How Durable are Social Norms? Immigrant Trust and Generosity in 132 Countries
This paper estimates the global prevalence of social trust and generosity among immigrants. We combine individual and national level data from immigrants and native-born respondents in more than 130 countries, using seven waves of the Gallup World Poll (2005–2012). We find that migrants tend to make social trust assessments that mainly reflect conditions in the country where they now live, but they also reveal a significant influence from their countries of origin. The latter effect is one-third as important as the effect of local conditions. We also find that the altruistic behavior of migrants, as measured by the frequency of their donations in their new countries, is strongly determined by social norms in their new countries, while also retaining some effect of the levels of generosity found in their birth countries. To show that the durability of social norms is not simply due to a failure to recognize new circumstances, we demonstrate that there are no footprint effects for immigrants’ confidence in political institutions. Taken together, these findings support the notion that social norms are deeply rooted in long-standing cultures, yet are nonetheless subject to adaptation when there are major changes in the surrounding circumstances and environment.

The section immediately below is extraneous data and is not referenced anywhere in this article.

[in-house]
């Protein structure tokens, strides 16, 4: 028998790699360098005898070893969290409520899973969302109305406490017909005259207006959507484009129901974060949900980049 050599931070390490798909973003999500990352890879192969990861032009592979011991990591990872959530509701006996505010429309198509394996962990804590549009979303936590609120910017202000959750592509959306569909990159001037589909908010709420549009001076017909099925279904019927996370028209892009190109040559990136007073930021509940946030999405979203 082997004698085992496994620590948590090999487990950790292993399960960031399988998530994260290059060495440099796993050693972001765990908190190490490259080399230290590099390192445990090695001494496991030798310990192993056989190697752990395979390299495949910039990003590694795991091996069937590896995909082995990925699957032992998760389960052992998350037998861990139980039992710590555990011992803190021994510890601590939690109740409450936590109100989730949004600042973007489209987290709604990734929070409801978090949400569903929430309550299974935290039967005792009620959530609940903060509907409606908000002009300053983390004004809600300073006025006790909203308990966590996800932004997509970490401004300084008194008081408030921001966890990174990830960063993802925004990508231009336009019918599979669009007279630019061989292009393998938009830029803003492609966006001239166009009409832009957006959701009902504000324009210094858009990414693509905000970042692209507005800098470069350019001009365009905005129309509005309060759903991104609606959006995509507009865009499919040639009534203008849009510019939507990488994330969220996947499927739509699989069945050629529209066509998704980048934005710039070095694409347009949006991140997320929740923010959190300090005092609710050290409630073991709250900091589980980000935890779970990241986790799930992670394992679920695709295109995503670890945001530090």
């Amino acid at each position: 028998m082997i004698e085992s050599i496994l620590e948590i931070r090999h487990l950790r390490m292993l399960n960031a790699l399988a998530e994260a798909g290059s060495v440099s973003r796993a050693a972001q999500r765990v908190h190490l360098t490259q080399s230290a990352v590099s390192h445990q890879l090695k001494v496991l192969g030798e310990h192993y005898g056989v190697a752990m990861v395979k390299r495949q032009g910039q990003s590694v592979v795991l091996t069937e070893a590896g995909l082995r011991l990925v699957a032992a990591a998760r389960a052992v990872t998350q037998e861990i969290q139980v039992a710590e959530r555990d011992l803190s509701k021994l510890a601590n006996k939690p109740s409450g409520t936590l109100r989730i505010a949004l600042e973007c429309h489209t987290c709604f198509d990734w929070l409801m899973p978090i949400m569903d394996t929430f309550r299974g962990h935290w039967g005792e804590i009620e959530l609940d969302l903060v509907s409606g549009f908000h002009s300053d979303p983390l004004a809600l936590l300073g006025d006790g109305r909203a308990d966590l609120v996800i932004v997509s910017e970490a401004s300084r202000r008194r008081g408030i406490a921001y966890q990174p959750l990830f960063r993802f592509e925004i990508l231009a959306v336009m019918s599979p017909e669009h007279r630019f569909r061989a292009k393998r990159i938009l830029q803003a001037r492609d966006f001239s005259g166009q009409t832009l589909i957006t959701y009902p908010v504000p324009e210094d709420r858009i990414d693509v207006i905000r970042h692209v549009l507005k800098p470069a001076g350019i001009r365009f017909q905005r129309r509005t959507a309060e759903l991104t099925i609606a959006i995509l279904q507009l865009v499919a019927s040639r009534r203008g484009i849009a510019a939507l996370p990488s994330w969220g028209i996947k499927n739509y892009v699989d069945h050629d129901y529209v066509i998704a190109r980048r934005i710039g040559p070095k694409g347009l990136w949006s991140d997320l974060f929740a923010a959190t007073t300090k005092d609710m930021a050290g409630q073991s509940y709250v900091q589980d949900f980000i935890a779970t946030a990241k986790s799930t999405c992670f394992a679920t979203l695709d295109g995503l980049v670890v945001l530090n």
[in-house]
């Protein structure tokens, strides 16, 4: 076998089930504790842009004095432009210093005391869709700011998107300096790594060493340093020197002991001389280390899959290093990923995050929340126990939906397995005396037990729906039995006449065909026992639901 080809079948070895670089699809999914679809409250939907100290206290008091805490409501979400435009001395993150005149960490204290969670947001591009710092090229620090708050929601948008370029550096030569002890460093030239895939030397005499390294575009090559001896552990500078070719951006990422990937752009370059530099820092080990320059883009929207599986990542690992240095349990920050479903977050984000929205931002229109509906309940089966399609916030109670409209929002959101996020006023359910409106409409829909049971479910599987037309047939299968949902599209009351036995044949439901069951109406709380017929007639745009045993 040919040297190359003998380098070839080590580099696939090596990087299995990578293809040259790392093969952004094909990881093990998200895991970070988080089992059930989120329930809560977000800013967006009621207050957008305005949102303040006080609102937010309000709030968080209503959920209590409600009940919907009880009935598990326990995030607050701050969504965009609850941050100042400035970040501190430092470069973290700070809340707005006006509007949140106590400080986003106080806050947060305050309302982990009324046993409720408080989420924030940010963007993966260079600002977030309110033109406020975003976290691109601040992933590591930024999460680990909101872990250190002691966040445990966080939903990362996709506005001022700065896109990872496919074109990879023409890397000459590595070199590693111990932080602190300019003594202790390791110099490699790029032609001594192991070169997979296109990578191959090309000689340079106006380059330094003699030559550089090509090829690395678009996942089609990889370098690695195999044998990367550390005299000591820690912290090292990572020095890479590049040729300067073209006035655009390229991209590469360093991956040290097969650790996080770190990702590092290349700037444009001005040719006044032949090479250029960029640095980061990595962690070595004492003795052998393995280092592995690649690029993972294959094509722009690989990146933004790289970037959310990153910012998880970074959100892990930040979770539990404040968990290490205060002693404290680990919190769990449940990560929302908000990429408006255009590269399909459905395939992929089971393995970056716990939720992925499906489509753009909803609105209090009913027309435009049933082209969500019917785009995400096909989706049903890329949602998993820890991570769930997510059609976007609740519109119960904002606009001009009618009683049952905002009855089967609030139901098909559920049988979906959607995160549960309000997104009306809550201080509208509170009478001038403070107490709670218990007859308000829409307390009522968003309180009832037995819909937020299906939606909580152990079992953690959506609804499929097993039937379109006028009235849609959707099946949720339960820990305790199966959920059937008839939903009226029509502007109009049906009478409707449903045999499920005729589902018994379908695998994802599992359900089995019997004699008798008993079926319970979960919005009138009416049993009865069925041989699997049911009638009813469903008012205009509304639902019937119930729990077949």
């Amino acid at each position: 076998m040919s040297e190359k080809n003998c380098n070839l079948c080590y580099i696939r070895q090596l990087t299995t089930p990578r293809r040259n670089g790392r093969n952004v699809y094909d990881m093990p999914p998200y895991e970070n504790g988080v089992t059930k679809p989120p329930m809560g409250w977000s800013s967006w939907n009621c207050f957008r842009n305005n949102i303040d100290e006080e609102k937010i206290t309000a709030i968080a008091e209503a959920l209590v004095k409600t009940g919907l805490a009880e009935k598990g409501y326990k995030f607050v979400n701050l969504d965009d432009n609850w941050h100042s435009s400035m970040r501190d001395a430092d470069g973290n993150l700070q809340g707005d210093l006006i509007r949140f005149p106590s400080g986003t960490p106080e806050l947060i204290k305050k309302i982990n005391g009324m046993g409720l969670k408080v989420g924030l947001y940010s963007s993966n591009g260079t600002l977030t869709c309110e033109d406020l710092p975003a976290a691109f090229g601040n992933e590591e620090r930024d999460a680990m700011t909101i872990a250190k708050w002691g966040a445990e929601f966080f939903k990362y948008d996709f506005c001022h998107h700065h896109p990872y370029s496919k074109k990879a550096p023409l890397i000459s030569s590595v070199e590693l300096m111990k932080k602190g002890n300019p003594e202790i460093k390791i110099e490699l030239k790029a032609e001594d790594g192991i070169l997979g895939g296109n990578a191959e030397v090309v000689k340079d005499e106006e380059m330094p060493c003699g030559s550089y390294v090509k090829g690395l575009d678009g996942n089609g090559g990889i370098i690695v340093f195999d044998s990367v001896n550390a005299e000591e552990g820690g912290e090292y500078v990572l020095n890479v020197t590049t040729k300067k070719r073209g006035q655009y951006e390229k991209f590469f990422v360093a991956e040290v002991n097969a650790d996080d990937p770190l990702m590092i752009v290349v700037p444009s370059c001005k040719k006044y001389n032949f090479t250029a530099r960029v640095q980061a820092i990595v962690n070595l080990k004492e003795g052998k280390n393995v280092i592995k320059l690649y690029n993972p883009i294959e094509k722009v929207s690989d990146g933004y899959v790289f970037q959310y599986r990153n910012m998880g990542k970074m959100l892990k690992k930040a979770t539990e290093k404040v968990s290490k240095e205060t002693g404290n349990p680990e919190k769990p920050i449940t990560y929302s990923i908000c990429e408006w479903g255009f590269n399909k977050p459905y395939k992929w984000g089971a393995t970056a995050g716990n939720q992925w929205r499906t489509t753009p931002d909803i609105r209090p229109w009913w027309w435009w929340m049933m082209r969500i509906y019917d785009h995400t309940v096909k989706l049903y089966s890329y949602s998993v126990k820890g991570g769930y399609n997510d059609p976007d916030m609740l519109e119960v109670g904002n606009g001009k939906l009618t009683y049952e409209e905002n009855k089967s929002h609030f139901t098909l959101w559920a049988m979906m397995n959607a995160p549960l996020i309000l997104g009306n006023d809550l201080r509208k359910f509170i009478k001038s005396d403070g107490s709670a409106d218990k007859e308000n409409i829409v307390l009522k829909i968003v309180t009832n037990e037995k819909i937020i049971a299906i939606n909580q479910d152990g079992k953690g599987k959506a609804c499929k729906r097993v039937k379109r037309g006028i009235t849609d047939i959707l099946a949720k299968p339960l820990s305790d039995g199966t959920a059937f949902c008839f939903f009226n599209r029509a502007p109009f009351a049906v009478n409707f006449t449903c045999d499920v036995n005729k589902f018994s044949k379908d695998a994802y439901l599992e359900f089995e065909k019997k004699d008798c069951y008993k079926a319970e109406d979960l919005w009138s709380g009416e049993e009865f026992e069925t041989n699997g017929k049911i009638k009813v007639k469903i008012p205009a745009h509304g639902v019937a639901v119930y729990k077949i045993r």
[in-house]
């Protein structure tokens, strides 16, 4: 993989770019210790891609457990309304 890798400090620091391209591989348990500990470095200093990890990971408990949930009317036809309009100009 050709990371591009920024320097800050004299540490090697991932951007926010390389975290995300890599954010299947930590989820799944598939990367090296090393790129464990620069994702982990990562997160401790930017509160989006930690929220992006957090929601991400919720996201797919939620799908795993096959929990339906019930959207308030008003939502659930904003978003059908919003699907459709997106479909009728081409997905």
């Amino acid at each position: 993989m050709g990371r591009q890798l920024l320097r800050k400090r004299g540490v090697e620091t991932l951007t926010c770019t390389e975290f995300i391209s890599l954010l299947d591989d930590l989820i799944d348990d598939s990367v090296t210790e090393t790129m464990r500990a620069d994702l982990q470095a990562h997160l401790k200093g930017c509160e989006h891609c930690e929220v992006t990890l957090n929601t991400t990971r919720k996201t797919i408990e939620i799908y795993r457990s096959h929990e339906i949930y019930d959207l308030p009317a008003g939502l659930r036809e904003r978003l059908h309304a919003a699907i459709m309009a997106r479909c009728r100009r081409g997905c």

Helliwell and Xu's research is supported by the Canadian Institute for Advanced Research (CIFAR). Wang gratefully acknowledges financial support from the Korea Development Institute (KDI) School of Public Policy and Management. We thank the Gallup Organization for access to data from the Gallup World Poll, and we are also grateful for advice and comments from Christian Bjørnskov, Gale Muller, and Robert Putnam. The views expressed herein are those of the authors and do not necessarily reflect the views of the National Bureau of Economic Research.
John F. Helliwell & Shun Wang & Jinwen Xu, 2016. "How Durable are Social Norms? Immigrant Trust and Generosity in 132 Countries," Social Indicators Research- An International and Interdisciplinary Journal for Quality-of-Life Measurement, Springer, vol. 128(1), pages 201-219, August. citation courtesy of